Unlike a lot of similar authors, if Spalding had the opportunity for an honest, heartfelt emotional scene or a series of laughs — he’d pick the laughs 99 times out of 100. Thankfully, if he could go for a fairly honest and quite heartfelt scene with laughs, he’d go for that too. If he’d gone for fewer laughs and more of the honest and heartfelt moments, he might have a more complex, realistic, and substantive novel. Something more akin to Jonathan Tropper or Nick Hornby at their best. Instead, Spalding produced an entertaining, funny and frequently hilarious novel. The substance is there — but it’s hidden and easy to miss between the chuckles.

If you take the time to look for the substance/depth — you’ll find it and appreciate its presence. If you don’t and just laugh, you’ll be fine and have a good time — either way, you win.

This was my first Nick Spalding book — it will not be my last. Fast and funny — I had a blast reading this and laughed out loud more than I can remember doing in a long time. Read this. You’ll enjoy it.

Disclaimer: I received this eARC from Amazon Publishing UK via NetGalley in exchange for this post — thanks to both for this.

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3.5 Stars

My Favorite Non-Crime Fiction of 2018

When I was trying to come up with a Top 10 this year, I ran into a small problem (at least for me). With 44 percent of my fiction, Crime/Thriller/Mystery novels so dominated the candidates, it’s like I read nothing else. So, I decided to split them into 2 lists — one for Crime Fiction and one for Everything Else. Not the catchiest title, I grant you, but you get what you pay for.

I do think I read some books that were technically superior than some of these — but they didn’t entertain me, or grab me emotionally the way these did. And I kinda feel bad about leaving them off. But only kind of. These are my favorites, the things that have stuck with me in a way others haven’t — not the best things I read (but there’s a good deal of overlap, too). I know I read books that are worse, too — I don’t feel bad about leaving them off.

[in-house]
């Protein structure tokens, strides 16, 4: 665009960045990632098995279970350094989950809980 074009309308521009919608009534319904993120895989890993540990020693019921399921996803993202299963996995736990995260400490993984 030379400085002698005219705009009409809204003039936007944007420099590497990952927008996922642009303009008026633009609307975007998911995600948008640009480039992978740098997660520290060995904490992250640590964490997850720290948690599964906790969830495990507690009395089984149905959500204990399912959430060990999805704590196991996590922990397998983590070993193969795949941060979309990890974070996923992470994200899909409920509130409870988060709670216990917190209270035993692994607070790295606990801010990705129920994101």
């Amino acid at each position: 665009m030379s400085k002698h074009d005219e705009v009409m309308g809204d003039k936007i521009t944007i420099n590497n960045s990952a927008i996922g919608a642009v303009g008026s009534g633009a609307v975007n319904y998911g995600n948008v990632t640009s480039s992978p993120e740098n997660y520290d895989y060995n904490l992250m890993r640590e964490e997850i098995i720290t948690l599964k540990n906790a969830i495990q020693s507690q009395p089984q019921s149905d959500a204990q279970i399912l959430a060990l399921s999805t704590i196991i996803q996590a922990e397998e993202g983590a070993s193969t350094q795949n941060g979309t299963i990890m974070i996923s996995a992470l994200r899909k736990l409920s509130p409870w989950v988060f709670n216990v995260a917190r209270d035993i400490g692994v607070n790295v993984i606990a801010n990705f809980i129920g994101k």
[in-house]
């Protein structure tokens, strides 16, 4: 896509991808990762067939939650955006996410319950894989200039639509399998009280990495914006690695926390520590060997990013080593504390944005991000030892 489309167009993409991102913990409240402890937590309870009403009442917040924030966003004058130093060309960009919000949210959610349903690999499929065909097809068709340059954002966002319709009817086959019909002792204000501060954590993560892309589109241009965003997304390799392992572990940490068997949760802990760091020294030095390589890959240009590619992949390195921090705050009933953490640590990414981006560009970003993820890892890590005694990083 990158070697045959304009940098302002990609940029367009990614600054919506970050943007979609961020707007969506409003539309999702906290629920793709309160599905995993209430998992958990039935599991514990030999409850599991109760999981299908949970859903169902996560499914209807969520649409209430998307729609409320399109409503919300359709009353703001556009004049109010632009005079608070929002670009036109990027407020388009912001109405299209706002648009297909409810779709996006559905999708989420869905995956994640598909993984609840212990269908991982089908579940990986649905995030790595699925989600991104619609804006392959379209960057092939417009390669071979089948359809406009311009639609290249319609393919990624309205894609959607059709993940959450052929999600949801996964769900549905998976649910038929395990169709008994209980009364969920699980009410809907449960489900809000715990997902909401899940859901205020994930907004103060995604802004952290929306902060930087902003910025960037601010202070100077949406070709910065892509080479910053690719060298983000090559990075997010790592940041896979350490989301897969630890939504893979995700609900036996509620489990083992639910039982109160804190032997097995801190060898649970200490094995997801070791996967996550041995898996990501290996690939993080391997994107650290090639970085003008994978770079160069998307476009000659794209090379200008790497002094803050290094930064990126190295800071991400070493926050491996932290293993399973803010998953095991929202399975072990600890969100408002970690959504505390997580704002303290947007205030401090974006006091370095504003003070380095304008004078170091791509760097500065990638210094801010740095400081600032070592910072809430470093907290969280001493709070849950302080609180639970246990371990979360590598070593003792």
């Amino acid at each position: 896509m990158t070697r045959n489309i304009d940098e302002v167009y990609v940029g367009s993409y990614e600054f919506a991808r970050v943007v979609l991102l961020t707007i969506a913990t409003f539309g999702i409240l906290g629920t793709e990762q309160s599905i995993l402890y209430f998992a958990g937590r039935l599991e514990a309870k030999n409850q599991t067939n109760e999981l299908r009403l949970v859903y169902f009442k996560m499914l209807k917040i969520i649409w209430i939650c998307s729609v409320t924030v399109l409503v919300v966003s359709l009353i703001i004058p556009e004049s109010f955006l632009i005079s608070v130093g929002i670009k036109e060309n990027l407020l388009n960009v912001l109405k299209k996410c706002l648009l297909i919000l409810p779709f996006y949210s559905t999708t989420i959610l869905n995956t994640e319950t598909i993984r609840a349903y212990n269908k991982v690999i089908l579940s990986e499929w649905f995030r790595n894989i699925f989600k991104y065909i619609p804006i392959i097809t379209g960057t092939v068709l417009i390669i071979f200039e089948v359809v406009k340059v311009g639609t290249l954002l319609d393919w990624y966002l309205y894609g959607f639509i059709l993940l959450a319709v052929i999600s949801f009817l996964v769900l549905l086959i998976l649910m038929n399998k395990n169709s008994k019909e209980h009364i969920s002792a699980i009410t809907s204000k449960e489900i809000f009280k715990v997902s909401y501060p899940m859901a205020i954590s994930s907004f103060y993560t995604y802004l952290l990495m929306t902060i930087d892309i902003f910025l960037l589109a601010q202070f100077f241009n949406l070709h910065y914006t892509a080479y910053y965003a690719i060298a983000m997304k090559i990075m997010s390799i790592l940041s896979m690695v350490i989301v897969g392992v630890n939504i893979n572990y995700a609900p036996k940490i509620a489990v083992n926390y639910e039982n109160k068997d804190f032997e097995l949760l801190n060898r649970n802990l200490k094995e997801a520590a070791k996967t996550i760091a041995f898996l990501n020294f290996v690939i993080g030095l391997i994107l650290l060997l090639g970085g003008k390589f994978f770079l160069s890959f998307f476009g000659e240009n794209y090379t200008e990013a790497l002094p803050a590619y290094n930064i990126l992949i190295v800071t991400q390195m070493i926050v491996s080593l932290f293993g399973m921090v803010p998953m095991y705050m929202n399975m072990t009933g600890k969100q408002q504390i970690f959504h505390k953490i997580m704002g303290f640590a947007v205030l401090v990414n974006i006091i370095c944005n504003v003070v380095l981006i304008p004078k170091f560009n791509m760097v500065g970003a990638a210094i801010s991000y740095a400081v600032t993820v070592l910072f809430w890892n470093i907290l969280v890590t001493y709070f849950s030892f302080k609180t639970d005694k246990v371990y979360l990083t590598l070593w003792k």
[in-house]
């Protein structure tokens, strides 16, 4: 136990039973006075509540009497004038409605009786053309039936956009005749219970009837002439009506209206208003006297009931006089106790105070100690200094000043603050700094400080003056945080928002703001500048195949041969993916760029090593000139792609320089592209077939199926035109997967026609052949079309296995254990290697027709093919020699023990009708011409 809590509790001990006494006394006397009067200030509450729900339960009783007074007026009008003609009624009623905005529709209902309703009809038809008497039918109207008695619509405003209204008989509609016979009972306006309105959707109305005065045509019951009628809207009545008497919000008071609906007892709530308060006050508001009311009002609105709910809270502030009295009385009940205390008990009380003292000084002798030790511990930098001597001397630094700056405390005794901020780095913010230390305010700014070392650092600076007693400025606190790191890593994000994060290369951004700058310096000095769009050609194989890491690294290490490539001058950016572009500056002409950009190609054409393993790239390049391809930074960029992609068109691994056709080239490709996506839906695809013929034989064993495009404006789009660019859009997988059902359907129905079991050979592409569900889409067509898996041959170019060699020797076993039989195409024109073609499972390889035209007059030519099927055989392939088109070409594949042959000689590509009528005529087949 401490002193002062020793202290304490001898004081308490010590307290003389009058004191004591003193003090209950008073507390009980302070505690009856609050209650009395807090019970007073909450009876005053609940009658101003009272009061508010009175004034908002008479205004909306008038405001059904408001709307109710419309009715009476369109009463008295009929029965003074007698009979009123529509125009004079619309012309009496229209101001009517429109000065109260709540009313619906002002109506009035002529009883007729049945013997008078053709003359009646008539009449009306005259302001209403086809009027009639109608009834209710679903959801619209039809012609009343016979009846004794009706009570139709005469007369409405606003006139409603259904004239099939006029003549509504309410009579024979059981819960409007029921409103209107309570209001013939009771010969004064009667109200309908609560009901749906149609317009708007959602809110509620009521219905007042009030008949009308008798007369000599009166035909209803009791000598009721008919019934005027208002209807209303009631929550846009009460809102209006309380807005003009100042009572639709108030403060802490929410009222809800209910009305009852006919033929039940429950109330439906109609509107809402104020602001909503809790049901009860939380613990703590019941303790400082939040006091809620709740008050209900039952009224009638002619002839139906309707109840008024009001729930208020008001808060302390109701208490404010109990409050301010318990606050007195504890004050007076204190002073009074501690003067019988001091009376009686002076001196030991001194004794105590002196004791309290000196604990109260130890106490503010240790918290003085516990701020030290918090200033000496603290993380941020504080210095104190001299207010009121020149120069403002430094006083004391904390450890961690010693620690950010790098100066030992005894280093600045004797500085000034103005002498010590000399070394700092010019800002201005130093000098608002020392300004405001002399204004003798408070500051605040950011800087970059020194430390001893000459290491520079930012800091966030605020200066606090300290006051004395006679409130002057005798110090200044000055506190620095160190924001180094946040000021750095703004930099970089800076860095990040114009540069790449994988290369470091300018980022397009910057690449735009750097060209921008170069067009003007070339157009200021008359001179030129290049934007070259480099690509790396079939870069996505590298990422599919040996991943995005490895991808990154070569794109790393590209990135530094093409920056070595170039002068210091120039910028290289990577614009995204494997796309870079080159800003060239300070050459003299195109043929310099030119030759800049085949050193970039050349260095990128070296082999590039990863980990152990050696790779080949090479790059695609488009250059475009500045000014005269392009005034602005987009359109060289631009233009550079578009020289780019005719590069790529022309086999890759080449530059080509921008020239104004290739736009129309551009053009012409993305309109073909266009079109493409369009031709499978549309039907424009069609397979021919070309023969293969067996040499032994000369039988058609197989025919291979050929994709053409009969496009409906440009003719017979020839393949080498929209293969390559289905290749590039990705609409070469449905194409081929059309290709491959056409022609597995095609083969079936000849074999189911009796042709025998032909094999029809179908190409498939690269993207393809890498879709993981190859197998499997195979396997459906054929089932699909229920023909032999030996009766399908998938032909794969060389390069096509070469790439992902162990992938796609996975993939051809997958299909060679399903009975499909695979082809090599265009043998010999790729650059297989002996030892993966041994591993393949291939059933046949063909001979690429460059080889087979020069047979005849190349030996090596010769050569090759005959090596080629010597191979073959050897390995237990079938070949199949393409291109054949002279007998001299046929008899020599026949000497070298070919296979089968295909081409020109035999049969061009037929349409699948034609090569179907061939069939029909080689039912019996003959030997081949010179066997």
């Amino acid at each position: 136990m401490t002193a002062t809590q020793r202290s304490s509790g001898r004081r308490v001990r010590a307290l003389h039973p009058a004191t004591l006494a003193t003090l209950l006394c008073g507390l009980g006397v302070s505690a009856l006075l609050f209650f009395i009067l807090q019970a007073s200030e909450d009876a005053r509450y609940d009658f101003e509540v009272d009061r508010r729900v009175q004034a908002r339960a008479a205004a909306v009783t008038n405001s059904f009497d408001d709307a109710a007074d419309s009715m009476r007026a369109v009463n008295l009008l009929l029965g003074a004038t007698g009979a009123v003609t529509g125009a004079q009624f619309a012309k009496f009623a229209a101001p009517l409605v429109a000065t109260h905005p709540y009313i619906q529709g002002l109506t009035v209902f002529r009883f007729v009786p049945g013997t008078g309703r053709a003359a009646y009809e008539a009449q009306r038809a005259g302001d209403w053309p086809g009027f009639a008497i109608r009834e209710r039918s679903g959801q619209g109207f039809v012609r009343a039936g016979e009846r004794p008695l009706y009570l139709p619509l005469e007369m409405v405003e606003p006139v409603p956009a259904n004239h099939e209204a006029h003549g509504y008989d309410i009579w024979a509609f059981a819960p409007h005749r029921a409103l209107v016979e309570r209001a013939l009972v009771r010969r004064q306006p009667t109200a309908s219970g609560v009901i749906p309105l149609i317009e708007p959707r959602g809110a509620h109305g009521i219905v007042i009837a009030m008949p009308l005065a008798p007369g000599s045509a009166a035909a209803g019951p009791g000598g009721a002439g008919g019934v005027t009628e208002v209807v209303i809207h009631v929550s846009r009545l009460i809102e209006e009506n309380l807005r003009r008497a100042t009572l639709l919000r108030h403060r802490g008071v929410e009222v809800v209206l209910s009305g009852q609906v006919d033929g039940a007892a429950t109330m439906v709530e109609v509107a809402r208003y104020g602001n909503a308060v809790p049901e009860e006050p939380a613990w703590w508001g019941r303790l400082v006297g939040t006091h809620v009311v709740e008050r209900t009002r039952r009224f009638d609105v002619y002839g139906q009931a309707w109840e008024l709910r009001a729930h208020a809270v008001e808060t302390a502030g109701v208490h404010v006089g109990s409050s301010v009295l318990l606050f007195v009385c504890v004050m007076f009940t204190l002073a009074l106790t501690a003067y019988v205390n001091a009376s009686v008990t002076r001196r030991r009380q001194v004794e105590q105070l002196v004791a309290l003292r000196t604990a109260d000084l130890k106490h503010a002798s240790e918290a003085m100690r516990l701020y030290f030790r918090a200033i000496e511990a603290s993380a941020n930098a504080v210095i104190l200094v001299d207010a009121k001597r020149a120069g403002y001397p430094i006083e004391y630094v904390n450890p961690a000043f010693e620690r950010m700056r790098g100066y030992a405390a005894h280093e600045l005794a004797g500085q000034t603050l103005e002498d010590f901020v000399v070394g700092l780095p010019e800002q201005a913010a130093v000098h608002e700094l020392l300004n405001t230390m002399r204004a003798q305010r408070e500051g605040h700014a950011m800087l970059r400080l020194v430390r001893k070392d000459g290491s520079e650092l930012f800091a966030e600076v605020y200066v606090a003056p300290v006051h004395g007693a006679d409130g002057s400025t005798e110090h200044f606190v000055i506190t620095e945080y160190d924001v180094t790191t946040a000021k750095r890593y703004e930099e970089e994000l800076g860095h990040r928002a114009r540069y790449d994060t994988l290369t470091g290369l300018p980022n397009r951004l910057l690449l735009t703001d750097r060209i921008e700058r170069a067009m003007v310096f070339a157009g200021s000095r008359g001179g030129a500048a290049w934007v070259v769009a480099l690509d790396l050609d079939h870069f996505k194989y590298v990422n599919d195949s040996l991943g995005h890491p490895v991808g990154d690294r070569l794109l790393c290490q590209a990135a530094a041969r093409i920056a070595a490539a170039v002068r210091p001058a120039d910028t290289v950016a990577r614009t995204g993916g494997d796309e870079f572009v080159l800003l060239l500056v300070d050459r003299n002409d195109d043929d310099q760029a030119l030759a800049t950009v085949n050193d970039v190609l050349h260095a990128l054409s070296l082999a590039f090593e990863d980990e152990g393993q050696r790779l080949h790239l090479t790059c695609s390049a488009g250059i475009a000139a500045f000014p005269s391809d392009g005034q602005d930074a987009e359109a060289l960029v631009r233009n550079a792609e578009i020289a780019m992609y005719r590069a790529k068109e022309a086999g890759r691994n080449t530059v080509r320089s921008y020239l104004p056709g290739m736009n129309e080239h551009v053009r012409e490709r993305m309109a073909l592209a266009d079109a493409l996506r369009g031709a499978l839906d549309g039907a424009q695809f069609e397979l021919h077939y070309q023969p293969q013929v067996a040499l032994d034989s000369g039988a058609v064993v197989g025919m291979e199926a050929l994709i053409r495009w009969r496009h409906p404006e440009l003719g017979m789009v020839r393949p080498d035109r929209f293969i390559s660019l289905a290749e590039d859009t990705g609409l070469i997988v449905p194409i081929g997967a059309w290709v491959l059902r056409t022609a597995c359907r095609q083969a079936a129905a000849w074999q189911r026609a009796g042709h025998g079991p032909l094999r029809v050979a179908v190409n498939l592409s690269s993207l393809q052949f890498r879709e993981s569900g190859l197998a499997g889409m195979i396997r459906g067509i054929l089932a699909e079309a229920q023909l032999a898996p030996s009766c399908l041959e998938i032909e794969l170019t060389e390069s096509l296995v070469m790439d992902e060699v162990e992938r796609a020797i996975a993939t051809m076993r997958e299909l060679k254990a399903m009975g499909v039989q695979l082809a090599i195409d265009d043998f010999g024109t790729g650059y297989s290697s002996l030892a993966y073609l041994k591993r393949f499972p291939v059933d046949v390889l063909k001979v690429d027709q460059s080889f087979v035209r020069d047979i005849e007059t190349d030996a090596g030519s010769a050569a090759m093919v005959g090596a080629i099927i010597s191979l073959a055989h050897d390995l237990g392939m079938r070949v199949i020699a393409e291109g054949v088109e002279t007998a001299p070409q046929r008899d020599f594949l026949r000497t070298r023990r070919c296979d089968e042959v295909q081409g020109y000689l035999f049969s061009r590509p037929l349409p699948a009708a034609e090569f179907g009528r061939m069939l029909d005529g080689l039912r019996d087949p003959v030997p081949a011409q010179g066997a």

Anyway…I say this every year, but . . . Most people do this in mid-December or so, but a few years ago (before this blog), the best novel I read that year was also the last. Ever since then, I just can’t pull the trigger until January 1. Also, none of these are re-reads, I can’t have everyone losing to my re-reading books that I’ve loved for 2 decades.

Enough blather…on to the list.

(in alphabetical order by author)

Lies SleepingLies Sleeping

by Ben Aaronovitch

My original post
I’ve read all the comics (at least collected in paperback), listened to all the audiobooks, read the books at least once . . . I’m a Rivers of London/Peter Grant fan. Period. Which means two things — 1. I’m in the bag already for this series and 2. When I say that this is the best of the bunch, I know what I’m talking about. Aaronovitch writes fantastic Urban Fantasy and this is his best yet. The series has been building to this for a while, and I honestly don’t know what to expect next. Great fight/action scenes, some genuine laughs, some solid emotional moments . . . this has it all. Everything you’ve come to expect and more.